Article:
May 28, 2012

Sacred Sex, Celibacy and the New Testament Part 1: Matthew 19:3–12

Jesus Christ taught about divorce, marriage, and celibacy in Matthew 19:3–12. Jewish leaders called Pharisees challenged Christ about divorce laws. Christ responded with a powerful teaching about marriage and sex:

[3] Some Pharisees came to him [Jesus], and to test him they asked, "Is it lawful for a man to divorce his wife for any cause?" [4] He answered, "Have you not read that the one who made them at the beginning 'made them male and female,' [5] and said, 'For this reason a man shall leave his father and mother and be joined to his wife, and the two shall become one flesh'? [6] So they are no longer two, but one flesh." Therefore what God has joined together, let no one separate.'' [7] They said to him, "Why then did Moses command us to give a certificate of dismissal and to divorce her?" [8] He said to them, "It was because you were so hard-hearted that Moses allowed you to divorce your wives, but at the beginning it was not so. [9] And I say to you, whoever divorces his wife, except for unchastity, and marries another commits adultery."

[10] His disciples said to him, "If such is the case of a man with his wife, it is better not to marry." [11] But he said to them, "Not everyone can accept this teaching, but only those to whom it is given. [12] For there are eunuchs who have been so from birth, and there are eunuchs who have been made eunuchs by others, and there are eunuchs who have made themselves eunuchs for the sake of the kingdom of heaven. Let anyone accept this who can." (Matthew 19:3–12)
During the days of Christ, Jews debated about the two rabbinical views of divorce taught in the school of Hillel and the school of Shammai. Hillel taught that a Jewish husband could divorce his wife for any reason and Shammai taught a husband could divorce his wife only in the case of a sexually immorality. Likewise, in the case of divorce, Christ sided with the school of Shammai.

Christ also used this opportunity to teach about marriage. He referred to Genesis 1:27 and said that God made humans both male and female. Then he referred to Genesis 2:24 and said a man should leave his parents and join his wife to become one flesh, which refers to marriage and sexual union between a husband and wife. Based on these precedences, Christ proclaimed that nobody should divorce.

The Pharisees then asked why Moses commanded to give certificates of divorce. Christ replied that the biblical law about certificates of divorce was written for the hard-hearted Israelites. That biblical law was an accommodation apart from the biblical model taught in Genesis 1—2. Christ then clarified that nobody should divorce his spouse except for a severe violation such as adultery. Christ also taught that remarriage after divorce for a non-severe violation was adultery. For example, a no-fault divorce is invalid in the eyes of God while God requires such a divorcee to remain faithful to his spouse.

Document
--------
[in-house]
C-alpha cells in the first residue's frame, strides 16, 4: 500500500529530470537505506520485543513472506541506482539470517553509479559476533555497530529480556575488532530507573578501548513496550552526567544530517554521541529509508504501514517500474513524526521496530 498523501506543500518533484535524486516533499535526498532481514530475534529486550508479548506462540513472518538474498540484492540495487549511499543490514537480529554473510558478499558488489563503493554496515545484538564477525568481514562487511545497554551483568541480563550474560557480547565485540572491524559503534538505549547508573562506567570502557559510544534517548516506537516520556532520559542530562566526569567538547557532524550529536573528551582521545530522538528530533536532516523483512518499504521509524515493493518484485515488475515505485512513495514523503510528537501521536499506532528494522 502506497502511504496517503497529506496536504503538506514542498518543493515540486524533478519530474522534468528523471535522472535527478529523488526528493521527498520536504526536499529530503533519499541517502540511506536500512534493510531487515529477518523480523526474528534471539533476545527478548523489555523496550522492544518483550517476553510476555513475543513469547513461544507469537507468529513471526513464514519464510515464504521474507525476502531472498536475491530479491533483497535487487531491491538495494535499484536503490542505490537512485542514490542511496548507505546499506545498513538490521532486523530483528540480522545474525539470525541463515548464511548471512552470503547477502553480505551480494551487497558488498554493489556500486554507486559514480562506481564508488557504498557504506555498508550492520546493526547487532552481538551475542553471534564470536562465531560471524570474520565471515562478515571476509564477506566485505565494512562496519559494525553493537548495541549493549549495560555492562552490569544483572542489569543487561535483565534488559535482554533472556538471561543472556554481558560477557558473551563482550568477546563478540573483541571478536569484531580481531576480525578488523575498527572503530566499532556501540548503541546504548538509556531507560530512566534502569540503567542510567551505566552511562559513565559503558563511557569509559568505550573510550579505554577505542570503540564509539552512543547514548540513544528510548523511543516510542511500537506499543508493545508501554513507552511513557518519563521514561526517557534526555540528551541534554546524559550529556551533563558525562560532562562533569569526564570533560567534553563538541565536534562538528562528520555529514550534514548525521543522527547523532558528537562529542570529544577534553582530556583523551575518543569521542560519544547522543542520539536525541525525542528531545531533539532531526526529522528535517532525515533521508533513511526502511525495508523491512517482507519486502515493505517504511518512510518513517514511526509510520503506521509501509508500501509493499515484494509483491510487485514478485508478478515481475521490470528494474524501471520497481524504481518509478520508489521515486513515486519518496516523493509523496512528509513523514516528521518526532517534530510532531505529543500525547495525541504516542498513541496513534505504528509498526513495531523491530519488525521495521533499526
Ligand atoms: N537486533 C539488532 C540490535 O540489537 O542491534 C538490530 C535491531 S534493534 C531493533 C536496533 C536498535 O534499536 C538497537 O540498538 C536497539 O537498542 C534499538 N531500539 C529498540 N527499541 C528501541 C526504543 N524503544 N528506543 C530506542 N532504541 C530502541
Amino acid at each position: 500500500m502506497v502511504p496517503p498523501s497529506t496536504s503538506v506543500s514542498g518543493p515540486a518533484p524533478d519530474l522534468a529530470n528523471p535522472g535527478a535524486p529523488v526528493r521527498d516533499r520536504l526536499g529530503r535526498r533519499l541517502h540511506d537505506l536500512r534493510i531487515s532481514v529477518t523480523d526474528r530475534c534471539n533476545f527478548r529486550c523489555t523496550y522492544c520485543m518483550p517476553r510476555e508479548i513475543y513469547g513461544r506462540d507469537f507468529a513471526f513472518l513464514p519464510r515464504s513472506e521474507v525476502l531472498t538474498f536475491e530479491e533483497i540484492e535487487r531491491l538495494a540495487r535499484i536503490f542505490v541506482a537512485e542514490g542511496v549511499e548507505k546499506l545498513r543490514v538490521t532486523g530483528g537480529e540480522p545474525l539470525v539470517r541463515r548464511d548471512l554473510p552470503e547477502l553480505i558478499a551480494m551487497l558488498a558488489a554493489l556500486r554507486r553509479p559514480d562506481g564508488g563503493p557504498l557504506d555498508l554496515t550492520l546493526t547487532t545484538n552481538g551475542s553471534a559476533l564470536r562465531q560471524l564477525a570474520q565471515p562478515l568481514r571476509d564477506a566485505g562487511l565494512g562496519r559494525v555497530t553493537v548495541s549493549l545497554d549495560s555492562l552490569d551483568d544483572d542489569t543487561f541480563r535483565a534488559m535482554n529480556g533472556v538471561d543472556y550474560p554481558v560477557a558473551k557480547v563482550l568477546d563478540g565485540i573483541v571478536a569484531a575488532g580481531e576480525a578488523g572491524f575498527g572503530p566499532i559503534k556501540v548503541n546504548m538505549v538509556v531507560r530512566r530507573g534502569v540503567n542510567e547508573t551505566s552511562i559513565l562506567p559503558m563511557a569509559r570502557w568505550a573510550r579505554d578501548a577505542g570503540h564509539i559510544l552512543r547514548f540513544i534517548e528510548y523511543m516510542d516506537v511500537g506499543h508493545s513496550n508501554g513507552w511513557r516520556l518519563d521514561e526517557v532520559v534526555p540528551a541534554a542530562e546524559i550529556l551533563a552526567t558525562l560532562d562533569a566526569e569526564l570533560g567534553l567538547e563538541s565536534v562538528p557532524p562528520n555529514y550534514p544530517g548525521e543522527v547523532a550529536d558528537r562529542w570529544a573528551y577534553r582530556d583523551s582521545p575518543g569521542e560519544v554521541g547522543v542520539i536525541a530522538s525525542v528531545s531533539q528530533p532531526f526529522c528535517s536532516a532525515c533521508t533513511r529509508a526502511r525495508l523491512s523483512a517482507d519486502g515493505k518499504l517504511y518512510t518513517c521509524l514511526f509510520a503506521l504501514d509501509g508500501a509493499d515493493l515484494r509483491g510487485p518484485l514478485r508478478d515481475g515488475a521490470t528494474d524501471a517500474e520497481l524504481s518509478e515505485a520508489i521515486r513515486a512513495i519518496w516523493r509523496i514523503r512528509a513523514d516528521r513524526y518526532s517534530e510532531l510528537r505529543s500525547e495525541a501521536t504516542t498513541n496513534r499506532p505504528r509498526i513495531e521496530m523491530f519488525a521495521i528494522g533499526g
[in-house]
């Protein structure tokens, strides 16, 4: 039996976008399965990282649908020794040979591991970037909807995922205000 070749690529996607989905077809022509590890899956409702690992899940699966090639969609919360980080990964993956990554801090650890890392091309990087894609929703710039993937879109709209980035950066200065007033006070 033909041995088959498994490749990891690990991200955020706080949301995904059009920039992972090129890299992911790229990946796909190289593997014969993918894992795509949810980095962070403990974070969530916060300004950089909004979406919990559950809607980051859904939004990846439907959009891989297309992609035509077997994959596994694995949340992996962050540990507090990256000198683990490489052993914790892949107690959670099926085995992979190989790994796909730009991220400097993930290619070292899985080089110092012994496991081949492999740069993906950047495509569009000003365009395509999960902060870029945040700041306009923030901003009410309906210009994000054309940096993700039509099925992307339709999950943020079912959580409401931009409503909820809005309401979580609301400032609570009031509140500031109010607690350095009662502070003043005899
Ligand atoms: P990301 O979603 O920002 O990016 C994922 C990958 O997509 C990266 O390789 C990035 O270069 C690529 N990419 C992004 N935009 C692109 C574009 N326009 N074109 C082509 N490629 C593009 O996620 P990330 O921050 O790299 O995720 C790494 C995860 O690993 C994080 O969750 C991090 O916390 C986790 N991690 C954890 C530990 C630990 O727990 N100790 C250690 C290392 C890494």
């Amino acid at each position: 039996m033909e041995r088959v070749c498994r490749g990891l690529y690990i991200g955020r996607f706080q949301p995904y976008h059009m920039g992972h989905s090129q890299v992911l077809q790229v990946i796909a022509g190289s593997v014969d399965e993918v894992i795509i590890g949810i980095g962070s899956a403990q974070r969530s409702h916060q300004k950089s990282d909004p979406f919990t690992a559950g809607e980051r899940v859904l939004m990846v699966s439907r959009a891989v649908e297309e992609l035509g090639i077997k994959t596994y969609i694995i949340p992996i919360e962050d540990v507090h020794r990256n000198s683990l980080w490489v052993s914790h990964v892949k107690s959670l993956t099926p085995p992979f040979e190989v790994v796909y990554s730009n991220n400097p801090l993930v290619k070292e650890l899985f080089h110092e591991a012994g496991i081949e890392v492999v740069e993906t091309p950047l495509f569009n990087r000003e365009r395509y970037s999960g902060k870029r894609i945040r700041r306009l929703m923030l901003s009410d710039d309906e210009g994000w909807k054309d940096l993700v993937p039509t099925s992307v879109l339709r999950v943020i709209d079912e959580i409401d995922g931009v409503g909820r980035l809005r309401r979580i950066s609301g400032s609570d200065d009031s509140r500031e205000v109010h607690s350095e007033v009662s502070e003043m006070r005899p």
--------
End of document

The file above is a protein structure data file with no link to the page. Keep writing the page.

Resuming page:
This strictness alarmed Christ's disciples. They suggested to Christ that abstinence from marriage was better than the risks of a disappointing marriage. Christ then taught about the option of deliberate lifelong celibacy while referring to three types of eunuchs: (1) males born as eunuchs, (2) males involuntarily made into eunuchs by castration, and (3) males choosing the life of a eunuch for God's kingdom.

The term "eunuch" in ancient Jewish tradition referred to (1) pagan males castrated in childhood to later to serve in harems without sexual temptation, (2) males with presumed congenital infertility, and (3) various governmental officials who could enjoy marriage.1 Christ first referred to males born as eunuchs: that is, males with presumed congenital infertility. He second referred to castrated males. He third figuratively referred to normal males deliberately choosing lifelong celibacy to fully serve in God's kingdom.

Christ's discussion of eunuchs focused on normal males who choose lifelong celibacy to fully serve in God's kingdom. Given the ancient context that Jews prohibited castration,2 Christ never suggested the concept of literal self-castration. Instead, he referred to Jews who choose lifelong celibacy to fully serve God.3

Christ taught paradoxes about marriage. First, divorce is impermissible because God made the husband and wife one that should never separate, but extreme violations make divorce permissible. Second, God commands humans to leave their parents and marry, but lifelong celibacy is also an option from God. What is more, Christ chose lifelong celibacy.
1. "Eunuch," accessed May 28, 2012,
2. "Castration," accessed May 28, 2012,
3. For example, the Jewish sect called the Essenes avoided marriage as much as possible. See "Essenes," accessed May 28, 2012,

Copyright © 2012 James Edward Goetz

New Revised Standard Version Bible, copyright 1989, Division of Christian Education of the National Council of the Churches of Christ in the United States of America. Used by permission. All rights reserved.

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